In the aftermath of the horrific terrorist attack on Israel, a key question to ask is, “Why?” What does Hamas hope to gain? Various reasons have been advanced, including disrupting negotiations aimed at normalizing Israeli-Saudi Arabian relations, restoring the world’s fading attention to the Palestinian issue, and, according to a Hamas spokesman, Israel’s persecution of Palestinians and its actions at al-Aqsa mosque.
Undoubtedly, these are all contributing causes, but they may not tell the complete story.
Although Hamas is a Sunni group, the Shia regime in Tehran has provided substantial financial and material support to Hamas as part of its strategy to attract street-level Sunni support for Iran’s pursuit of regional hegemony. Through this, Iran has bought influence with Hamas leadership. As reports indicate that a key part of U.S.-led negotiations over an Israeli-Saudi Arabian normalization agreement would be a U.S. security guarantee for the Saudis, Iran wants to prevent this. A Hamas attack that sparks dramatic Palestinian-Israeli violence makes it extremely difficult for Riyadh to continue these diplomatic talks. Thus, when considering cui bono, Iran is an obvious answer.
Yet Hamas is not a wholly controlled puppet of Iran, as evidenced by their split over support for the Assad regime in Syria during the first few years of the Syrian Civil War. Hamas retains strategic autonomy. It shares an Islamist hatred of Israel with its Iranian patrons, but it is not an operational arm of the Iranian regime, bound to follow orders issued from abroad. Nor are Hamas leaders an Islamist version of Lenin’s “useful idiots,” co-opted via ignorance.
Hamas leadership understands that an attack of the scope and viciousness it carried out will be met with an overwhelming military response by Israel. The Hamas leadership is neither so naïve nor so fanatical as to truly believe this attack would result in a general uprising that topples the Israeli state.
Given the magnitude of the attack, a ground invasion of Gaza and the removal of Hamas from authority by Israel are likely inevitable. Such a consequence is not a price Hamas would pay solely to please Tehran.
Restoring attention to the Palestinian plight is surely a key intended effect of the attack, but if this were the sole driver, why would Hamas escalate the violence employed in prior attacks, knowing the Israeli response would cost Hamas control in Gaza?
Various alternative approaches could have drawn the attention Hamas wanted without threatening its political position. A reprise of suicide bombing attacks or rocket barrages could have raised the prominence of the issue while staying within understood boundaries. The same is true with respect to the Hamas claim of retaliation (or revenge). It defies reason to think Hamas would have planned and prepared a complex, coordinated attack of this nature without thinking through the next steps.
Thus, it may be that a key goal of Hamas’ attack was to cause an Israeli invasion and the removal of Hamas from power in Gaza. Hamas obtained responsibility for governing Gaza in 2006. However, Hamas, like myriad others before, has found that governing is exponentially more difficult than it anticipated. Since taking power, the group has been beset by corruption, has seen the quality of life in Gaza deteriorate under its rule, and has built only limited public support, despite the antipathy of many Palestinians toward Hamas’ main competitor, the Palestinian Authority. Ironically, Hamas leaders may have learned from watching Fatah’s demise and decided that the organization’s core identity was increasingly at risk when burdened with the responsibility of governance.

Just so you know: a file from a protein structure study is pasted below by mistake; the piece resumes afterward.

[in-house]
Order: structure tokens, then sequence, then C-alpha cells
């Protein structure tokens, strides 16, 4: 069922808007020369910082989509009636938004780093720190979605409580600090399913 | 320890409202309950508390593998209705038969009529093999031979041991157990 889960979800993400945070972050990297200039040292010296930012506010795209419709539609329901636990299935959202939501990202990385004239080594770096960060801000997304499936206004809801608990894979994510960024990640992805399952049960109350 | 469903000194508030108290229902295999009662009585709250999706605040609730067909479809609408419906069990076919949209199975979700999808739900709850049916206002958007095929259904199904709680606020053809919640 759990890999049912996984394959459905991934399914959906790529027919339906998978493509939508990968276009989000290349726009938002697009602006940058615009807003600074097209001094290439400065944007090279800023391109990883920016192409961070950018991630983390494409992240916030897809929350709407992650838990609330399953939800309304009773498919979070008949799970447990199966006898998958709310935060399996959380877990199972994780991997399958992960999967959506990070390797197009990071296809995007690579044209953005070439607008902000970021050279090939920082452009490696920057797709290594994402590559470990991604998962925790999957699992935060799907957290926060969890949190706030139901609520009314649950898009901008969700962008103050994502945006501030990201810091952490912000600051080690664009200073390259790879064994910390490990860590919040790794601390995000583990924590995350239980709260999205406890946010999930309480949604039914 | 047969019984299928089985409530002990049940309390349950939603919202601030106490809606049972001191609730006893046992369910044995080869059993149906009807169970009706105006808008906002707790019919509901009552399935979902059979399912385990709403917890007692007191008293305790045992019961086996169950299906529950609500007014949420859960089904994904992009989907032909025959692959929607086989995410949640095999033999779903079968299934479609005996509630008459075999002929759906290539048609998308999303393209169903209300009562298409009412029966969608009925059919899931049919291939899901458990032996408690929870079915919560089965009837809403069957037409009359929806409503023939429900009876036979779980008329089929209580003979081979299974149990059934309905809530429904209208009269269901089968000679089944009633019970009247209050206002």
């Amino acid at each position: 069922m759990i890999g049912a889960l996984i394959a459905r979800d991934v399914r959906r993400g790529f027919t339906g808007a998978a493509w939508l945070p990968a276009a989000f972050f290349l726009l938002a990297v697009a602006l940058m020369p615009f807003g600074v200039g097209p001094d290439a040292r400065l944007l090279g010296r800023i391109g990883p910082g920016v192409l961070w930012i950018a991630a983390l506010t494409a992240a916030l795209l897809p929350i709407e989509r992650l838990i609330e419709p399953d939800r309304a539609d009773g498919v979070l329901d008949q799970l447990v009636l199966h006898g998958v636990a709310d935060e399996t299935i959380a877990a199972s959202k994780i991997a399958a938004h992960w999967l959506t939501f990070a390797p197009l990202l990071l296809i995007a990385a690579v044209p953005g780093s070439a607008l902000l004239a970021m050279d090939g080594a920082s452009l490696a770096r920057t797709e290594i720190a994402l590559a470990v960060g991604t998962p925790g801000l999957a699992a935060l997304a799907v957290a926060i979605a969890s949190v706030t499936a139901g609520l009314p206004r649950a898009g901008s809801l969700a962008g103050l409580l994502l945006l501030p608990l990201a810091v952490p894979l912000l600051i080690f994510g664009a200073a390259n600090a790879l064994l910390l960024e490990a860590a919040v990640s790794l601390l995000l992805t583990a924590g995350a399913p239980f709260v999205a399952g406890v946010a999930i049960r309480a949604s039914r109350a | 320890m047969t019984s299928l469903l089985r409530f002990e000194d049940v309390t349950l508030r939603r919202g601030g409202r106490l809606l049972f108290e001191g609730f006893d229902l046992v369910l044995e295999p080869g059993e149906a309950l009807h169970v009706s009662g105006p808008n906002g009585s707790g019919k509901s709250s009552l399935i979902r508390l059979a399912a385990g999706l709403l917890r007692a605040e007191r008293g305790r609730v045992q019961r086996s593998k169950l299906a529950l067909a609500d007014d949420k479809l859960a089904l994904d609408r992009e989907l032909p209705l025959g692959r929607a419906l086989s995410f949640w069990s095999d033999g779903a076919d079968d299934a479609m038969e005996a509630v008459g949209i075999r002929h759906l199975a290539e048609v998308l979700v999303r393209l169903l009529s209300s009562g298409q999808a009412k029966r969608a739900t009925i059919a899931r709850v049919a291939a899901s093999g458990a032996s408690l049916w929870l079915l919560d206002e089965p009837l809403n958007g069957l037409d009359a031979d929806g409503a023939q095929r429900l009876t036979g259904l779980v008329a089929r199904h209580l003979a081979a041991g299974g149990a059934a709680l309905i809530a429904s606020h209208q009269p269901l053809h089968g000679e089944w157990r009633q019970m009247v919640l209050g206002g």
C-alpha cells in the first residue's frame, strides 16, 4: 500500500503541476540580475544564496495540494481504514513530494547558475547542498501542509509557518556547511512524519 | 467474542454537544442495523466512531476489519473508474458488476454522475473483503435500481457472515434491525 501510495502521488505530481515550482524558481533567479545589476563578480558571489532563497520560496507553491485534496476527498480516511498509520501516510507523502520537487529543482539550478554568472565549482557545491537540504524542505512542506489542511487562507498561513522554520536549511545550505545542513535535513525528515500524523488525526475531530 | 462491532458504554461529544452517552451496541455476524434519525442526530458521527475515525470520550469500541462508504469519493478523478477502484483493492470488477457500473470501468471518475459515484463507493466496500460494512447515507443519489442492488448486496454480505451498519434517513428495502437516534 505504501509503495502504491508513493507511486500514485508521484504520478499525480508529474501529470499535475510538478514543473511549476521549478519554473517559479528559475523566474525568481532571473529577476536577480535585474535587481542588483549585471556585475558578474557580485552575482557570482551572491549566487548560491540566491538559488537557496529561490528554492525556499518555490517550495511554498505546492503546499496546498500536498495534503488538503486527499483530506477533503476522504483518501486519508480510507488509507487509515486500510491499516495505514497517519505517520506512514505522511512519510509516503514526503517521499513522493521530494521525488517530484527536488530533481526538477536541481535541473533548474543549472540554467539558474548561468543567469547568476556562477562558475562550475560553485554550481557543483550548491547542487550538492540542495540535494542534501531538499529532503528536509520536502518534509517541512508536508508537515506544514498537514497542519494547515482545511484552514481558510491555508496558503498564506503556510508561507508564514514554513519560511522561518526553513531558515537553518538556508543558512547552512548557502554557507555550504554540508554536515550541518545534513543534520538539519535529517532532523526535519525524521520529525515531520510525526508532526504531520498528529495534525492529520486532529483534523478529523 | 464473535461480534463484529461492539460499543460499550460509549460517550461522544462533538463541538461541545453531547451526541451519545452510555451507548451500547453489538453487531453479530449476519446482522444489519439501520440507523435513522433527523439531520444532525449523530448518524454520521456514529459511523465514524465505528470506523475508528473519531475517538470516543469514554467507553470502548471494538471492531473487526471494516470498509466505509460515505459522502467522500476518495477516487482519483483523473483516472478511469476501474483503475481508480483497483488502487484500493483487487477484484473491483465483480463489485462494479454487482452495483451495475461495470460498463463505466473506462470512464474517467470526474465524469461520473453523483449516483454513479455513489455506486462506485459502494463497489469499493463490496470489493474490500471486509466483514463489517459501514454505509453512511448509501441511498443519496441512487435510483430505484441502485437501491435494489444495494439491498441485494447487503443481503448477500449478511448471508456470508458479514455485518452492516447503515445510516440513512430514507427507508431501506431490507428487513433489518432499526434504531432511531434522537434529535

Apologists for Hamas will be quick to point to Israeli and Egyptian border controls on Gaza as the reason for Hamas’ poor performance. Yet this simplistic defense ignores that the Islamist ideology of Hamas is the reason why such controls are deemed necessary. To be sure, overpopulation and resource poverty make governance of Gaza a challenge for anyone. However, a repressive, closed, and unaccountable regime that promotes violence against its larger neighbor, ends up losing the external developmental support that a more legitimate regime might attract.
Voluntarily vacating power is not an option if the group hopes to maintain popular credibility. Hamas may therefore have determined that Israel could provide the answer of how to get out of this untenable position while making it appear to be involuntary. Israel will become burdened with responsibility for Gaza, making Israel more vulnerable both to terrorist attacks and international political criticism. Indeed, Israel does not want Gaza and will try to avoid responsibility for it if possible. But the security situation created by Hamas forces that responsibility on Israel, at least in the short term.
Hamas will pay a cost in lost personnel and materiel. More damningly, Hamas will subject the civilians of Gaza to far greater costs by inviting the destruction of war to an urban environment. But it is impossible to completely eradicate a terrorist organization — Hamas will survive.
So why did Hamas attack? Because it sought to reverse the trend toward normalization of Israeli-Arab diplomatic ties, because it sought to regain global attention for the Palestinian issue, because it holds to an extremist Islamist ideology, and, perhaps most tellingly, because it lacked the capability to govern and sought a way out.
About the Author
Clifton W. Sherrill is an Associate Professor of International Relations at Troy University and author of Losing Legitimacy: The End of Khomeini’s Charismatic Shadow and Regional Security.